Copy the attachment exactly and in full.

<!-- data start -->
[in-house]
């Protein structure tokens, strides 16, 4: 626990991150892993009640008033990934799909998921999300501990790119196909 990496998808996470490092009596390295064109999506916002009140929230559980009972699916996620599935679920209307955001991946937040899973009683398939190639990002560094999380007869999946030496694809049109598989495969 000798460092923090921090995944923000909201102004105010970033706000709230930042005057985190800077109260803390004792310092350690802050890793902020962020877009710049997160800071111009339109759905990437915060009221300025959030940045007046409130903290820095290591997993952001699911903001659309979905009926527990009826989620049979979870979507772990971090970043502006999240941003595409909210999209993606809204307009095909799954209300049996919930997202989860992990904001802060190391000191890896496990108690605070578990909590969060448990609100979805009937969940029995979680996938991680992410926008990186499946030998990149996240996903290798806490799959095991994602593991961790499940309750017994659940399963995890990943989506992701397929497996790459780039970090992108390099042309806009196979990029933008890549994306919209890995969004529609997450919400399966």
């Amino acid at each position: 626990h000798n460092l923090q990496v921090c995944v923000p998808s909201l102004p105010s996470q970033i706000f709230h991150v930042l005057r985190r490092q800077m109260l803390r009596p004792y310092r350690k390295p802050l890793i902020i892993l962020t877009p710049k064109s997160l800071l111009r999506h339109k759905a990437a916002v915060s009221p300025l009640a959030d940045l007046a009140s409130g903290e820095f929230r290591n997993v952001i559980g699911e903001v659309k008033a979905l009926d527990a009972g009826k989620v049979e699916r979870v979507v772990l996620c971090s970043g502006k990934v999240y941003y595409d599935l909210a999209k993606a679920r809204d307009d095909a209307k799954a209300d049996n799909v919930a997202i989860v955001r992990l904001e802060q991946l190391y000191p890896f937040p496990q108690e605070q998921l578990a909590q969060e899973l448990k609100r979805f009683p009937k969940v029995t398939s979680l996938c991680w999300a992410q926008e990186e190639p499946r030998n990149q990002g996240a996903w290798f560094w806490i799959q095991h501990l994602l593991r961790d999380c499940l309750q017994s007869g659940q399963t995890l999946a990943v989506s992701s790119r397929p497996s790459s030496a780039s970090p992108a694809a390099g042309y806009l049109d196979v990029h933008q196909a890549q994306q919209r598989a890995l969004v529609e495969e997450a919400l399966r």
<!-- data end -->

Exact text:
[in-house]
């Protein structure tokens, strides 16, 4: 626990991150892993009640008033990934799909998921999300501990790119196909 990496998808996470490092009596390295064109999506916002009140929230559980009972699916996620599935679920209307955001991946937040899973009683398939190639990002560094999380007869999946030496694809049109598989495969 000798460092923090921090995944923000909201102004105010970033706000709230930042005057985190800077109260803390004792310092350690802050890793902020962020877009710049997160800071111009339109759905990437915060009221300025959030940045007046409130903290820095290591997993952001699911903001659309979905009926527990009826989620049979979870979507772990971090970043502006999240941003595409909210999209993606809204307009095909799954209300049996919930997202989860992990904001802060190391000191890896496990108690605070578990909590969060448990609100979805009937969940029995979680996938991680992410926008990186499946030998990149996240996903290798806490799959095991994602593991961790499940309750017994659940399963995890990943989506992701397929497996790459780039970090992108390099042309806009196979990029933008890549994306919209890995969004529609997450919400399966």
């Amino acid at each position: 626990h000798n460092l923090q990496v921090c995944v923000p998808s909201l102004p105010s996470q970033i706000f709230h991150v930042l005057r985190r490092q800077m109260l803390r009596p004792y310092r350690k390295p802050l890793i902020i892993l962020t877009p710049k064109s997160l800071l111009r999506h339109k759905a990437a916002v915060s009221p300025l009640a959030d940045l007046a009140s409130g903290e820095f929230r290591n997993v952001i559980g699911e903001v659309k008033a979905l009926d527990a009972g009826k989620v049979e699916r979870v979507v772990l996620c971090s970043g502006k990934v999240y941003y595409d599935l909210a999209k993606a679920r809204d307009d095909a209307k799954a209300d049996n799909v919930a997202i989860v955001r992990l904001e802060q991946l190391y000191p890896f937040p496990q108690e605070q998921l578990a909590q969060e899973l448990k609100r979805f009683p009937k969940v029995t398939s979680l996938c991680w999300a992410q926008e990186e190639p499946r030998n990149q990002g996240a996903w290798f560094w806490i799959q095991h501990l994602l593991r961790d999380c499940l309750q017994s007869g659940q399963t995890l999946a990943v989506s992701s790119r397929p497996s790459s030496a780039s970090p992108a694809a390099g042309y806009l049109d196979v990029h933008q196909a890549q994306q919209r598989a890995l969004v529609e495969e997450a919400l399966r």